I've been interested in reading William Styron's The Confessions of Nat Turner (1967) since I saw it prominently appear in the beach ball-popping and whitey-hacking humdinger of an ending to Jacopetti and Prosperi's Farewell Uncle Tom (Addio Zio Tom, 1971). The book both won the Pulitzer Prize for literature and garnered accusations of racism. I picked up a copy of it at the Book Corner (the Friends of the Philadelphia Free Library used book store) yesterday largely because the cover called out to me. I mean, look at that little flying dude to the left of the very stoic head presumably belonging to Nat Turner. It looks as if he's about to be pegged by a comet that's flown through Turner's voluminous afro. I don't know what I'll think of the book when I get the opportunity to actually read it, but this looks to be the edition to own.
For my first blog posting I'm going to resurrect a very short story I wrote for an interview with me (in my standing as a member of Exhumed Films) on the Cinedelphia website on October 26, 2011. I took the standard interview questions and turned each of them into a short story. You can read the entire thing right here on the Cinedelphia site if you'd like. I've changed it in only a couple teeny-tiny ways. I'm re-posting this piece because it says something about how I think, though what that is I'll leave up to you, dear Reader.
Please note that while this site does not allow for comments (I run a business and many other projects, so I don't have time to boot out trolls) and does not feature a forum for discussion (by intention), you are welcome to write to me through the site or through any other place I'm attainable online.
Judith, age 38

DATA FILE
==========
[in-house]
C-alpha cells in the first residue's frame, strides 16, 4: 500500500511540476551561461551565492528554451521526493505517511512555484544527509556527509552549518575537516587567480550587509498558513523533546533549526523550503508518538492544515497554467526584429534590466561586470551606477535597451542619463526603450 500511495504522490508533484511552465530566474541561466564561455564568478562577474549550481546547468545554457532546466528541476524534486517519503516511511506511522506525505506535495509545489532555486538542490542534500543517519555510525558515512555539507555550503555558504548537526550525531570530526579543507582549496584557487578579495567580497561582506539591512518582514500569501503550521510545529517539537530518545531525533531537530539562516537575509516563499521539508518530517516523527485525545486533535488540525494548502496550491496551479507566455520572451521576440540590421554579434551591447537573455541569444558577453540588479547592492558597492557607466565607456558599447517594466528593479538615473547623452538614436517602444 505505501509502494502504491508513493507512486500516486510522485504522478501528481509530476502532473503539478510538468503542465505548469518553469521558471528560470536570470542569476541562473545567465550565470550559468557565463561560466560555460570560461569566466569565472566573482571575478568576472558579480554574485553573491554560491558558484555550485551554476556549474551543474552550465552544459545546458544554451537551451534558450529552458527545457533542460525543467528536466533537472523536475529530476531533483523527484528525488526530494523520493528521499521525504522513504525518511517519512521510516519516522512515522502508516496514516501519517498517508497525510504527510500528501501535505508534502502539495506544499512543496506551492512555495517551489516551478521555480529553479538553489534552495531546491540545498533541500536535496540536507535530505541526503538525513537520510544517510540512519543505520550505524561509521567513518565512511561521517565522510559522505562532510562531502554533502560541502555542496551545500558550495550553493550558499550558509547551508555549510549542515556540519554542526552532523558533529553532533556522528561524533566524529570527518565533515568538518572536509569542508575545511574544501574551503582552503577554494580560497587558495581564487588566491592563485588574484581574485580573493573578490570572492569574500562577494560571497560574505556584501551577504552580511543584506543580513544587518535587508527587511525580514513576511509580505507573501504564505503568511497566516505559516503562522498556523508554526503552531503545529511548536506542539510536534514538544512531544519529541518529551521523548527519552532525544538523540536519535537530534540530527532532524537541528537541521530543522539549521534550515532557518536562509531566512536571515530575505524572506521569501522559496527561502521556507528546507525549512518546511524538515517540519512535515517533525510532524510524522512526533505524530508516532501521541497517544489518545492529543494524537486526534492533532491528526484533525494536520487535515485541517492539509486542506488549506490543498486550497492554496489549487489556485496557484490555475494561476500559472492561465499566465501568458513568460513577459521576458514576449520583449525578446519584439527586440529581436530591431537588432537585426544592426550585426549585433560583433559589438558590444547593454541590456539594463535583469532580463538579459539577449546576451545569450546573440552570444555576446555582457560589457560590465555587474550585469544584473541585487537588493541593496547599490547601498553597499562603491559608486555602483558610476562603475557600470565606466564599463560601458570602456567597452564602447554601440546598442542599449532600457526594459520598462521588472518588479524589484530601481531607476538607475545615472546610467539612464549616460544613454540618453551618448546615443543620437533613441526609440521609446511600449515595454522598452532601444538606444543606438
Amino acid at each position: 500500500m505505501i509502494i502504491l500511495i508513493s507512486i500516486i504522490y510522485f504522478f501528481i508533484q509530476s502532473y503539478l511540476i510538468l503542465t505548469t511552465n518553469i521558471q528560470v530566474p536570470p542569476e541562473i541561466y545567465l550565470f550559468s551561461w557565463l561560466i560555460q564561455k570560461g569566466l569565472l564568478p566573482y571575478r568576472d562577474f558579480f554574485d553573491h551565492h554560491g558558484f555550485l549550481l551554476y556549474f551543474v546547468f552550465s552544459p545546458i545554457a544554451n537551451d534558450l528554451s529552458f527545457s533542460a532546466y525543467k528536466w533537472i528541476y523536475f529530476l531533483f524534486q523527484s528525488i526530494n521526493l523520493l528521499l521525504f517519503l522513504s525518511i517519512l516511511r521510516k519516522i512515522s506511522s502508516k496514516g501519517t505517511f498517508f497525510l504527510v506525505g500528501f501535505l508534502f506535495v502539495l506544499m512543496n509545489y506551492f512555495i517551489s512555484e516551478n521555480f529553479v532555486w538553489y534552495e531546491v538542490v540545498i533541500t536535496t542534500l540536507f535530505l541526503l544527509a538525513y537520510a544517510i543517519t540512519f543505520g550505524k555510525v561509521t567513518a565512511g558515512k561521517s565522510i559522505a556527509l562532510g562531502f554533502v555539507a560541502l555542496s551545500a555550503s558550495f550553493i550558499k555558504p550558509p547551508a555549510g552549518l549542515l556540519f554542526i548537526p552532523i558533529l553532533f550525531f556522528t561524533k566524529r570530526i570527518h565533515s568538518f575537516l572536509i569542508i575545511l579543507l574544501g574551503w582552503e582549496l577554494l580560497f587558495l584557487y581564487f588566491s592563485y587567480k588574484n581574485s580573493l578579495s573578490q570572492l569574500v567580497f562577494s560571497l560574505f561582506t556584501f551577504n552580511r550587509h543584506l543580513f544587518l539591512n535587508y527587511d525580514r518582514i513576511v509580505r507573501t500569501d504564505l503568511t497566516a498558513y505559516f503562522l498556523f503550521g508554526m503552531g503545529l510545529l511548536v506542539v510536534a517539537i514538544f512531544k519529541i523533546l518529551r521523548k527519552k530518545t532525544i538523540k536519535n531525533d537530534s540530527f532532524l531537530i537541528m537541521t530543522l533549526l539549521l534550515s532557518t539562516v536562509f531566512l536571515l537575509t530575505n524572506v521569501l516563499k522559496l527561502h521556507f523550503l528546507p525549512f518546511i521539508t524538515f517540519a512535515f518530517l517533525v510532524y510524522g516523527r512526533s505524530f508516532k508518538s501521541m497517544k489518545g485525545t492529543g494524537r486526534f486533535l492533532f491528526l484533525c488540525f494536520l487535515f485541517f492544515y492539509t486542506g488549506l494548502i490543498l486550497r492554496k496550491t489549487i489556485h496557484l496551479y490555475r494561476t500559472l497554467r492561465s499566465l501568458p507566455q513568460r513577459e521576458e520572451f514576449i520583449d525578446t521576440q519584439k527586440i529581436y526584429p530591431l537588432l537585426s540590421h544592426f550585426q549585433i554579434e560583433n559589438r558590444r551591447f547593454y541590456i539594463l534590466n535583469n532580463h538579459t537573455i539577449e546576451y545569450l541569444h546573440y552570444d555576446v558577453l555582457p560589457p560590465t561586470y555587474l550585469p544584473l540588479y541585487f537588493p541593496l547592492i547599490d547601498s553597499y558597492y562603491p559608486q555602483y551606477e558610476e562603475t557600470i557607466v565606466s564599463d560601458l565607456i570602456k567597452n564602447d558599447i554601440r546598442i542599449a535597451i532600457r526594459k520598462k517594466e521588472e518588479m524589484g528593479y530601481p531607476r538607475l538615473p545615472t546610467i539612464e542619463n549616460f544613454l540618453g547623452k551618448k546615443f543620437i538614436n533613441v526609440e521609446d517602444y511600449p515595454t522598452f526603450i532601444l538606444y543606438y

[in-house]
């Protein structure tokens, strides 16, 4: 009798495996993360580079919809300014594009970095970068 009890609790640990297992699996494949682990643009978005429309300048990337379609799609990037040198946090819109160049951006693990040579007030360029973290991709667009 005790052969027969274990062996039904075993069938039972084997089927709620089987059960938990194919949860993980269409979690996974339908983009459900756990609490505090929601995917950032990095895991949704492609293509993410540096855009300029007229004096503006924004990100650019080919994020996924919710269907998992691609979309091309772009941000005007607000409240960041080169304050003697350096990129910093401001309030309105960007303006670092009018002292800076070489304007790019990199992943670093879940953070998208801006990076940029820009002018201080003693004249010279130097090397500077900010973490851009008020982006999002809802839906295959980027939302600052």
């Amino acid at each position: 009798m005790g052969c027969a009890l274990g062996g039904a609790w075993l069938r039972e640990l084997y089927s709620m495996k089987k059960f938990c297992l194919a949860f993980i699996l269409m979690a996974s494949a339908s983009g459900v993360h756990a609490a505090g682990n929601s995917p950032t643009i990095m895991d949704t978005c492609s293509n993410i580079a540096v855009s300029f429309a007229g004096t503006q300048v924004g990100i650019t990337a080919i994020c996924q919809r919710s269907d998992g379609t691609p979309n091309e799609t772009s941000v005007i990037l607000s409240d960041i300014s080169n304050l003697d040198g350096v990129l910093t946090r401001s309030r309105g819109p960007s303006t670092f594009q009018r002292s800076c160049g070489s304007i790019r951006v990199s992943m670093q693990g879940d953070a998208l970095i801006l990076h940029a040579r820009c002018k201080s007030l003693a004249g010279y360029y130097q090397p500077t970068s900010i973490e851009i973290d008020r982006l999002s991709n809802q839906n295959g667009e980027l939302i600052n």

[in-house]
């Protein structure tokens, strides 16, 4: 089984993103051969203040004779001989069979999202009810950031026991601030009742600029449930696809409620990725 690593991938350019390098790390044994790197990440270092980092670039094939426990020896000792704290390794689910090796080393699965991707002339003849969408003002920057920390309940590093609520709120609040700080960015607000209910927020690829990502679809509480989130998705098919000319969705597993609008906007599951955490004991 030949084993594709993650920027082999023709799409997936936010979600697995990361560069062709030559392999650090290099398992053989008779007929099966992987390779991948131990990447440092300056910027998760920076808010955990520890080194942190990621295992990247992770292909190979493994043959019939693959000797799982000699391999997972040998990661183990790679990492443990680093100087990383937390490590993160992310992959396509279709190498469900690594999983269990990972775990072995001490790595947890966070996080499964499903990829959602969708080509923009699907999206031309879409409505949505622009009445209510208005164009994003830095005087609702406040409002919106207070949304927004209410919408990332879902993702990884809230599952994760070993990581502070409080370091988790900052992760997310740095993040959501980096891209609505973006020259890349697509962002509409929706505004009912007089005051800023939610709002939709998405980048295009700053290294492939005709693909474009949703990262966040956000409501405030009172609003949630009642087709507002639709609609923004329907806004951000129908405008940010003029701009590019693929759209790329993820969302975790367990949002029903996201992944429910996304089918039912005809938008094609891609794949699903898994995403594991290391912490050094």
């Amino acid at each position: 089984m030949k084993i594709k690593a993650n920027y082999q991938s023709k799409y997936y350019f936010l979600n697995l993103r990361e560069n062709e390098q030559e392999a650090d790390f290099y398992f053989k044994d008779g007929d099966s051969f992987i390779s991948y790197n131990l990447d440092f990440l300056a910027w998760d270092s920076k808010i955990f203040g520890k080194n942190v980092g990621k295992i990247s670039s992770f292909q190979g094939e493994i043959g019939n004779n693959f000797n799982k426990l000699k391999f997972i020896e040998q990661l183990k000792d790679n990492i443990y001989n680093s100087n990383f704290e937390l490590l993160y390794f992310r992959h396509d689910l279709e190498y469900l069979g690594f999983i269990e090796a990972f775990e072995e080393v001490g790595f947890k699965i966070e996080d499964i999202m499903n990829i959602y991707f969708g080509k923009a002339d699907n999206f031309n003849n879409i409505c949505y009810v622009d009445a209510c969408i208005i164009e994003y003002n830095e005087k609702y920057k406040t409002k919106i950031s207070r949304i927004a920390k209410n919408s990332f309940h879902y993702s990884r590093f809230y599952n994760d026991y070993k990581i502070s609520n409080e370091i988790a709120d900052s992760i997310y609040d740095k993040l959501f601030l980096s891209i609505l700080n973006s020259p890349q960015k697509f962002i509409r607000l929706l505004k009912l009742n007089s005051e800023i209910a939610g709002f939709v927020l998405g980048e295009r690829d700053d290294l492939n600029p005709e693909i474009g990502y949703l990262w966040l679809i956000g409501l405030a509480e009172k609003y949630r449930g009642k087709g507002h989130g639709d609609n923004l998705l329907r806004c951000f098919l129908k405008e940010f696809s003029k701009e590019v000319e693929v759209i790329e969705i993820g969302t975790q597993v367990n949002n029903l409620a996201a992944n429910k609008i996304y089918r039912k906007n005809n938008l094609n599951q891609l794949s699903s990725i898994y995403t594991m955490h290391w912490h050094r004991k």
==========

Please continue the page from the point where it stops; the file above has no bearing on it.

After it happened, I knew I had to get away. I paid little mind to what I packed in my rucksack. I only needed to get out there, to get out walking. There was transport to the borderland, so I made haste to reach it. The journey there took longer than I anticipated, but at length I arrived at the edge of the forest and began walking inward, stopping only to remove the worst of the brambles that gathered on my clothing and to brush the spiderwebs from my face. There was no path to guide me, but I felt an almost magnetic pull as I stumbled over mossy stumps, shallow streams, and thick clusters of mushrooms that squelched around the sides of my boots. When night fell, I found myself assailed by the noises of the creatures that moved around me in the woods, above me in the tree canopy, and below in the teeming underbrush. When I’d rest to eat some bread or drink from my dwindling supply of water, I could feel them draw nearer, all eyes reflected in what moonlight could penetrate the reaching trees. Morning found me still on my feet, though just barely. I was moist with dew and I felt leggy life moving through my hair. I had reached the place I felt compelled to see. It was a field, a grassy expanse dotted with trees set far enough apart from each other that the dawn sunshine was allowed full vision. From each tree there hung a massive chrysalis twice the size of a man. It was comprised of countless strands of silver webbing. So thick was the outer coating of the cocoons, I could not make out the shape of the forms within. But then I saw the movement, the pulsing, straining movement. First a tear and then, from within, a burst of luminosity that blanketed the field in a spectrum of gauzy color. They strained forward in tandem, drawing breath into their great lungs and issuing forth a breeze that dried my clothes and suffused my body with warmth. I saw their antennae sense the air then stiffen somewhat as they surely detected my presence. I tensed up, apprehensive at being perceived, but soon relaxed again as I felt, somehow, their indifference. They wasted little time concerned with me. I was but a small form on the edge of the field and they were soon to extend their wings and sail skyward, at first somewhat jerky, but soon in command of their new bodies. When they were gone, the colors faded and the light resumed its assuring but common morning glow. Having crossed the border, I turned around and felt the pull of the place I once called home. Know this if nothing else: In doing what he did to me, he tried to take part of me away. He almost succeeded. All of you here have attempted to do the same thing, though with different instruments. But he couldn’t and you can’t. I’ll tell you why. I saw something you’ll never see, something so wonderful that it showed me that there’s so much more than this. You, all of you, you surround yourselves with such ugliness. But I saw it and the only part of me I’ve ever given up is the part of me that will always be there, among them.